Personally, if it were me I'd go for a combination of the 135mm together with one of the less expensive 85mm (Well, actually that's exactly what I did.... I use the Canon 85/1.8 and 135/2L, but I'd be tempted by the Tamron 85mm, if I were buying the lenses today).

If I were a wedding photographer, I'd want the 85/1.2L II, most likely in combination with the 50/1.2L. However, for other types of portraiture I just don't see the need to spend the extra for f1.2 lenses. I rarely use larger than f2, in fact.

I do prefer prime lenses to zooms, for post portrait work. Especially compared to the "big white" Canon zooms, all the above primes smaller and less noticeable or intimidating when shooting candid shots and amateur subjects.


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FTb
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Nov 06, 2016 14:23 |  #9

The nice thing about the 85mm f1.2 is not just the fast speed and great bokeh, but it has a lovely, natural clarity to it at all apertures. Some might attribute it to good micro contrast. I'm not certain of the reason but that lens produces consistently beautiful results.

I have and love the 70-200mm f2.8 zoom too. At 200mm the boheh can be really nice. But at shorter focal lengths I'm not as crazy about it and I almost always prefer the 85mm prime.

I'd get the 85mm f1.2.


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gqllc007
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Nov 06, 2016 20:03 |  #10

I have the 85 1.2 II and the 135 2 along with the 85 1.8. The 85 1.2 is very specialized, large slow focusing lens. I have had much joy and much frustration learning how to use this lens. The 135 2 is marvelous. I use that 95% of the time. The 85 1.8 is handy as well. I have found the 135 2 to be the ticket for me.




  
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FTb
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Nov 07, 2016 01:16 as a reply to  @ gqllc007's post |  #11

The 135mm f2 is a terrific lens and probably my second most used after the 85mm f1.2. It just requires more room to use and another stop of light compared to the 85mm. For flash, probably not too important, but for natural light stuff that one stop can be critical.

Yesterday I posted 2 shots in the G&N section that were done with the 85mm. Neither would have been possible with the 135mm because they were both interior shots and I couldn't have backed up any farther.

https://photography-on-the.net …/showthread.php​?t=1470300


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Luxx
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Nov 07, 2016 07:36 |  #12

Someone might comment on the 85 1.2 ii focus speed with a 5dii. I had a 85 1.2 i for awhile and was essentially unable to get shots wide open with a 6d of anyone under 12yo. By the time I would focus and recompose they would have moved. Very slow focusing.




  
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MatthewK
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Nov 07, 2016 07:46 |  #13

Since portraits are your main focus, I vote to go with the 85L II. It's one of the few lenses that made my jaw drop the first time using it.

Get the 85L refurb or used. Shoot it alongside your 70-200 and see if it makes an appreciable difference in your work. If it ends up not working for you, sell it with minimal loss.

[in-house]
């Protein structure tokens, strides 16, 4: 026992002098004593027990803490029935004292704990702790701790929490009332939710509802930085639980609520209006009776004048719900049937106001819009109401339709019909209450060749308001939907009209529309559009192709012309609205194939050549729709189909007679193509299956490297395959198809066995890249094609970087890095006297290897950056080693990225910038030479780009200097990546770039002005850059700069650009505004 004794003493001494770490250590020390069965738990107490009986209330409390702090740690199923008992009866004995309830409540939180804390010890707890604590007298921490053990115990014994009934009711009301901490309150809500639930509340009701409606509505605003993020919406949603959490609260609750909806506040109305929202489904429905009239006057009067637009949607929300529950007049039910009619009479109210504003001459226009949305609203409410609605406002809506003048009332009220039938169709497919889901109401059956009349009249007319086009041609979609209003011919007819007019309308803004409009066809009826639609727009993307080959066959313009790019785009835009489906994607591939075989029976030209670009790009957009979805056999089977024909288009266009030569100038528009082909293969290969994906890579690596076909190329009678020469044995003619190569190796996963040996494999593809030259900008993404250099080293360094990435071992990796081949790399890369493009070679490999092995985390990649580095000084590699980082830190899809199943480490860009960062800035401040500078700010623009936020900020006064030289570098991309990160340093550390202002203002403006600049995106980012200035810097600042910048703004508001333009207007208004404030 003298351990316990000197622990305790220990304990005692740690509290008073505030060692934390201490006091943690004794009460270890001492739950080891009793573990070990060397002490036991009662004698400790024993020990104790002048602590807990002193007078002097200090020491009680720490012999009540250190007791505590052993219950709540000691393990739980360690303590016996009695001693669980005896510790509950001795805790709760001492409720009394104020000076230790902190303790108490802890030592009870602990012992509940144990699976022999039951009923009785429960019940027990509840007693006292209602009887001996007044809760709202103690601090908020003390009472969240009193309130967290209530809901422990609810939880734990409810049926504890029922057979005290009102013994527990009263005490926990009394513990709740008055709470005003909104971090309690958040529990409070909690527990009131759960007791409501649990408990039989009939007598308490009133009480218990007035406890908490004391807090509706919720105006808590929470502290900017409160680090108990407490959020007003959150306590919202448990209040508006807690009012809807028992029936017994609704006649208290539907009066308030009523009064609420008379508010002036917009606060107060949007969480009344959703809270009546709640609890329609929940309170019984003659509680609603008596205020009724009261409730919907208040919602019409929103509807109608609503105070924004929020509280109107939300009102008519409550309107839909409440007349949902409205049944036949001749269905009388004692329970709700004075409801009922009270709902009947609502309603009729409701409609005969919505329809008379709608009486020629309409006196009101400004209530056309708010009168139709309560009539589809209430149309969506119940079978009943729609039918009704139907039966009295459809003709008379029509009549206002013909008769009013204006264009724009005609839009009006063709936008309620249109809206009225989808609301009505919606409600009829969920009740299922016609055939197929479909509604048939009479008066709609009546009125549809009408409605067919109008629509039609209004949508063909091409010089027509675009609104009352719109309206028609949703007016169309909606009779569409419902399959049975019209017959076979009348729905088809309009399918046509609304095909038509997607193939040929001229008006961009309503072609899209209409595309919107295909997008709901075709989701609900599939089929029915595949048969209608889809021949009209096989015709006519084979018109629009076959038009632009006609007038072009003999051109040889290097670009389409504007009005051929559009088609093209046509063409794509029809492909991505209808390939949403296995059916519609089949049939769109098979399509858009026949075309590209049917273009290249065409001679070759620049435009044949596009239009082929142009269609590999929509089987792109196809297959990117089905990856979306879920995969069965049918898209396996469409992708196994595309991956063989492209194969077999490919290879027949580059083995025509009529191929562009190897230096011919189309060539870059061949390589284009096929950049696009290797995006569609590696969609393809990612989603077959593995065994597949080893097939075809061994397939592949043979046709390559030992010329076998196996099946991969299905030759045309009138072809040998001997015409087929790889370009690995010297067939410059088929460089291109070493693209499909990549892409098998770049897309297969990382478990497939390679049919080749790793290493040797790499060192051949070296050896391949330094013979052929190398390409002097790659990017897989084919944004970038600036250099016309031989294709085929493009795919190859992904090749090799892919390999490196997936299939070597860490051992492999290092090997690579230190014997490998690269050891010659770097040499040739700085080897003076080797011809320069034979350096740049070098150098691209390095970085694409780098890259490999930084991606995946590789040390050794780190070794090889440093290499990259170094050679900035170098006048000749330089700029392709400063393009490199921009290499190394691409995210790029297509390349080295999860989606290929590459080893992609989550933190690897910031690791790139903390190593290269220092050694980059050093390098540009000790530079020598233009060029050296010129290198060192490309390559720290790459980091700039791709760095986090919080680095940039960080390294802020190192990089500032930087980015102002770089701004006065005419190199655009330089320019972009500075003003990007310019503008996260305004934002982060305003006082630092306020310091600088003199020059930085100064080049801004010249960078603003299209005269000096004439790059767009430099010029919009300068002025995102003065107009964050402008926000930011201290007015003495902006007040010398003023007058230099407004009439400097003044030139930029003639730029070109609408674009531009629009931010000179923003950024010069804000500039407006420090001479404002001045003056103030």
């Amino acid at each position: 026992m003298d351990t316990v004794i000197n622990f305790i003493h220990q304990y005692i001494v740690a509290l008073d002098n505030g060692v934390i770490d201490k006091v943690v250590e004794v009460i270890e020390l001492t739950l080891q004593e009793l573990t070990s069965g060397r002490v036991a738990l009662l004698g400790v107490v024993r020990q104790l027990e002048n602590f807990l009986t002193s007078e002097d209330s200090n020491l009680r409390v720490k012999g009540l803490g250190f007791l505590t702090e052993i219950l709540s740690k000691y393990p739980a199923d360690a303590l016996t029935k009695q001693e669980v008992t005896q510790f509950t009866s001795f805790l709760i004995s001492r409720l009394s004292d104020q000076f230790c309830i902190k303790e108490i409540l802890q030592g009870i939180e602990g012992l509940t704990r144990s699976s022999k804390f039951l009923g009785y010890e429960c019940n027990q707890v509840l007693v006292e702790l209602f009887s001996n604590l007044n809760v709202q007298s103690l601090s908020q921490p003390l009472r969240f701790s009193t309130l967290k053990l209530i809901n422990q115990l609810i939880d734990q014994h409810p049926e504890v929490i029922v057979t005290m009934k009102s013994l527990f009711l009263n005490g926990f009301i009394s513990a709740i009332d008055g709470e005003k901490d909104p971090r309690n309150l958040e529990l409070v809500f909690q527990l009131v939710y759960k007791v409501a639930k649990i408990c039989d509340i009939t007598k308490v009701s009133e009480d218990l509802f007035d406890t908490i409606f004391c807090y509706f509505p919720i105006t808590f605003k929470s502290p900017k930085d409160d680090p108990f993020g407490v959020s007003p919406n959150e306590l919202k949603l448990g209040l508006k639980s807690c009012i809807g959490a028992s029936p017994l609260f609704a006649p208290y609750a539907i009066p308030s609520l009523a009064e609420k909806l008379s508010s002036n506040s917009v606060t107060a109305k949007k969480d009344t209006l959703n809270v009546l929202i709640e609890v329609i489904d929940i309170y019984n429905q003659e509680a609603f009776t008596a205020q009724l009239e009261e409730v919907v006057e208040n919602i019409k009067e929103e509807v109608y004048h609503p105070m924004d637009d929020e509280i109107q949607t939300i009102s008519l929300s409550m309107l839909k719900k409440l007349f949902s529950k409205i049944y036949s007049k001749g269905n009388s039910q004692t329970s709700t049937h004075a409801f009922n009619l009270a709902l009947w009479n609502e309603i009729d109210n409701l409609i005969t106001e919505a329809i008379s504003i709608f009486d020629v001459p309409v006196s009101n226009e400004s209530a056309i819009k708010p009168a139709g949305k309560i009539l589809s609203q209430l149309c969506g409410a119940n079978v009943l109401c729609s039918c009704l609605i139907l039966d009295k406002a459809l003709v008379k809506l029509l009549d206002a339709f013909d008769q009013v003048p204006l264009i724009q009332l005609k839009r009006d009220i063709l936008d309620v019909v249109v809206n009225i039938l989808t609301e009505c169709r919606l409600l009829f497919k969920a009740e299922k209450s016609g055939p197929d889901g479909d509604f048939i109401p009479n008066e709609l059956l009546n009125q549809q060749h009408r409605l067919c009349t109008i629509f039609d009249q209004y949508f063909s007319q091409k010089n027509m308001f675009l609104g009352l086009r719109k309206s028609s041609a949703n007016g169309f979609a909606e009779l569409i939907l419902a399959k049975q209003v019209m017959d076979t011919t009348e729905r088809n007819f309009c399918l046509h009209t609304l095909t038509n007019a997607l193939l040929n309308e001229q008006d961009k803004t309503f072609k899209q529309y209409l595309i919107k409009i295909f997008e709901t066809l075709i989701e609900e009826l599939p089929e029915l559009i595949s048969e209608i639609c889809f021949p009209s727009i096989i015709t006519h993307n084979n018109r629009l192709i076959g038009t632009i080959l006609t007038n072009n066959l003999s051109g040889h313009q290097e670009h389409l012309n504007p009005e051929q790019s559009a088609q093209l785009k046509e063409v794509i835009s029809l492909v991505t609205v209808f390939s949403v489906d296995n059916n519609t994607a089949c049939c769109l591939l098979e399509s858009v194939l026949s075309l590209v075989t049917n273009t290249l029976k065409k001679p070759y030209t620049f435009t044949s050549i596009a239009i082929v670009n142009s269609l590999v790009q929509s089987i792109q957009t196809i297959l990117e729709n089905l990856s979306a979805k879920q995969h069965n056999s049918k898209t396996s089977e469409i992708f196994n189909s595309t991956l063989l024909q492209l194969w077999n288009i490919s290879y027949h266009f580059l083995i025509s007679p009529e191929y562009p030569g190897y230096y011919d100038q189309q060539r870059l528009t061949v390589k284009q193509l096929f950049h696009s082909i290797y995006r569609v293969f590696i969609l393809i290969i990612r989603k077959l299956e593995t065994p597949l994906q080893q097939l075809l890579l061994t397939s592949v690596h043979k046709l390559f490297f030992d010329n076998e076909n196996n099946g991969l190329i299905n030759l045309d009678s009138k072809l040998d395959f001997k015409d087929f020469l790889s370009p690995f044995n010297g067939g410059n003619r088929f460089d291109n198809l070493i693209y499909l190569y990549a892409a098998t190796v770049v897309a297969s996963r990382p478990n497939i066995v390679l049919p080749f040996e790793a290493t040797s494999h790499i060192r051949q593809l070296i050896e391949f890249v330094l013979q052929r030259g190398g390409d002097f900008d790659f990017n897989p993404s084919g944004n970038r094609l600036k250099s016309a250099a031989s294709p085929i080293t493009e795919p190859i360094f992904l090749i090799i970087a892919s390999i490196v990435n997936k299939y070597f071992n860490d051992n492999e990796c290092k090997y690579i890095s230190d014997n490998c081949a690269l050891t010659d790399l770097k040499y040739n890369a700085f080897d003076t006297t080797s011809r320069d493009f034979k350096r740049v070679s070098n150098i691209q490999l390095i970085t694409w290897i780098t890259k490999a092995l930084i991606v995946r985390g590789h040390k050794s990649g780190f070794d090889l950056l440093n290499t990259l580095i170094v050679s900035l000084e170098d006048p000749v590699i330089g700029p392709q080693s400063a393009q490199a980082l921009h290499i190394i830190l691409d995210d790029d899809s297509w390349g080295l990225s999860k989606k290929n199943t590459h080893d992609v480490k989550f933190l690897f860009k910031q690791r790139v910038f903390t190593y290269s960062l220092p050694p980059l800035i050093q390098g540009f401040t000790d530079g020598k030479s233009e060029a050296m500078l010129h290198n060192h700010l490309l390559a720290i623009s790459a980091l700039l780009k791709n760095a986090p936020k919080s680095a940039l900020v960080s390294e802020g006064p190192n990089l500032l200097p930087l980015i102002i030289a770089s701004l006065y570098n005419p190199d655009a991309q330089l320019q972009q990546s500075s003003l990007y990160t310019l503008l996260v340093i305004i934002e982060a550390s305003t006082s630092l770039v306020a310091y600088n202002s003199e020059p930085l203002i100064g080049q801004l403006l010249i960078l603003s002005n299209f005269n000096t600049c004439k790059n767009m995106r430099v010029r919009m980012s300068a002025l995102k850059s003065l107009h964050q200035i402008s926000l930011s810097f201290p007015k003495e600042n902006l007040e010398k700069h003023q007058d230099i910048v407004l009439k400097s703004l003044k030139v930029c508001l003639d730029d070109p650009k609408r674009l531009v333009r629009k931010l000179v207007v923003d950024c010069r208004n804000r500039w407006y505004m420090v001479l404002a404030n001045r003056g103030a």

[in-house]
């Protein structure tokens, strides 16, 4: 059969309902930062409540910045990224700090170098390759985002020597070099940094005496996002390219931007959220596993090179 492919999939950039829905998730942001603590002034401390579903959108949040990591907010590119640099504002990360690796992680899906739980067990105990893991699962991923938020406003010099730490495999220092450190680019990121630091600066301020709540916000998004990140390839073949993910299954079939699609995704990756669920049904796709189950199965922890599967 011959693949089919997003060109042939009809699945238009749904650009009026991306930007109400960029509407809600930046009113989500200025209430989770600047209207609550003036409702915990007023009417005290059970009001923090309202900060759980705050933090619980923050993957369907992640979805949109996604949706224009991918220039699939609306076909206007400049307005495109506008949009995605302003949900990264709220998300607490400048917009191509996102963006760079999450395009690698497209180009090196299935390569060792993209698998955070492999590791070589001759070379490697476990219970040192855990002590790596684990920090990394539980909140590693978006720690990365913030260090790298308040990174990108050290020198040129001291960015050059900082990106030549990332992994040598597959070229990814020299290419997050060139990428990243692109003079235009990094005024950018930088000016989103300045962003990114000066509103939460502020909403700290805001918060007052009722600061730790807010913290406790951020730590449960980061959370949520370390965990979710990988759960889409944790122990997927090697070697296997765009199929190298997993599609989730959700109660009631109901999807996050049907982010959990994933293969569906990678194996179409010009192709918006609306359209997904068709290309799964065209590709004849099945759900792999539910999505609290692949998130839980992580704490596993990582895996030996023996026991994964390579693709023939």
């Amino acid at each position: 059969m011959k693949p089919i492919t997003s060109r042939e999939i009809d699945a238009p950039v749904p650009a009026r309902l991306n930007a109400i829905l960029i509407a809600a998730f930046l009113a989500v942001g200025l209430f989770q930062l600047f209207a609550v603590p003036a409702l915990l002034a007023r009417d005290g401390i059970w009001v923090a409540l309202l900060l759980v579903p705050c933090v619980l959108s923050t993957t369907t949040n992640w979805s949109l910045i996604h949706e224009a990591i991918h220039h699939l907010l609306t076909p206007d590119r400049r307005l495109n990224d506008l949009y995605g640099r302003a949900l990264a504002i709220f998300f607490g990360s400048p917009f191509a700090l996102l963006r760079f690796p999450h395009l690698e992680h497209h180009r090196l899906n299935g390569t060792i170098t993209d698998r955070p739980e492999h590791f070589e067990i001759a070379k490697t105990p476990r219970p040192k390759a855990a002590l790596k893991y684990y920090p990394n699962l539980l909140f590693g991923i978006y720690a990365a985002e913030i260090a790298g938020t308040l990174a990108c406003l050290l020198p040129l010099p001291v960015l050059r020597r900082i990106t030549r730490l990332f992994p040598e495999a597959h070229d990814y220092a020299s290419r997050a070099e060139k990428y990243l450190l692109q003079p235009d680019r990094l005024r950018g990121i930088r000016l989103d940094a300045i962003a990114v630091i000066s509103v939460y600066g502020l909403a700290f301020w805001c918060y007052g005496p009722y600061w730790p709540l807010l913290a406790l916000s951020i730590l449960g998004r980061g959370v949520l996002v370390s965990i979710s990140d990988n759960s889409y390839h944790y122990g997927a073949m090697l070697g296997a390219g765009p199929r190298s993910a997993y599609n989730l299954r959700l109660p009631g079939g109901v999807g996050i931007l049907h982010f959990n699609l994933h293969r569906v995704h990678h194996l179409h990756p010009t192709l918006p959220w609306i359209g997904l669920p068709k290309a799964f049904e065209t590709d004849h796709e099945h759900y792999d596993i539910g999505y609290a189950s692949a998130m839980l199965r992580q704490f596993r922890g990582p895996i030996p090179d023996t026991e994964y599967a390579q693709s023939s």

I can bet that most everyone will disagree with the following, but here it goes: if you end up loving the 85L and can part with the 70-200, and you want to do "easier" bird shots: I'd sell the 70-200, + use the cash saved from buying refurb/used 85L (vs. new), = get the 100-400 II. The tough part there is that the 70-200 is the quintessential work-horse lens that does everything well. When it came down to it, I couldn't part with mine.


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Nov 07, 2016 13:11 |  #14

Having just been playing with the blur size comparison chart for a post in another thread, I will say that the 85mm f/1.2 offers the maximum blur levels at closer background distances than pretty much any other fast prime you might want to pick, including the 135mm and 200mm f/2s and even the 400mm f/2.8, when framing both a head shot


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So if you will be working in the studio, or just indoors, the 85mm offers a decent working distance, and very good blur levels.

Alan

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Nov 09, 2016 07:17 |  #15

I found the 5D3 to be better IQ at higher ISOs, and also just a better look overall than the 5D2, giving me more of that 5D classic "magic" back that the 5D2 seemed to lack.

Also, the 85 1.8 provides very close to the same kind of portrait quality you would get from the 1.2L, in cases where you won't be shooting wide open. Shooting a closer portrait at f1.2 may actually yield strange results where only parts of the face are in focus, etc and you may find yourself at f1.8 or more. In these cases, the 1.2L isn't worth $1000 more than the 1.8.

An upgrade to the 5D3 and the 85 1.8 would be a very nice thing. That would be a killer combination for portraits, keep your 5D2 as a backup.

An alternative to this would be a 6D and the 85 1.8 and the 135L. With portraiture, you may not need the AF system on the 5D3, saving you some additional cash, providing you a 2nd lens for your budget. If you want to build your lens collection for portraits but also get a better camera, this would be the route I would head toward.


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Love portrait photography: with 2000$, should i buy a 5d mark iii or 85mm f/1.2 II?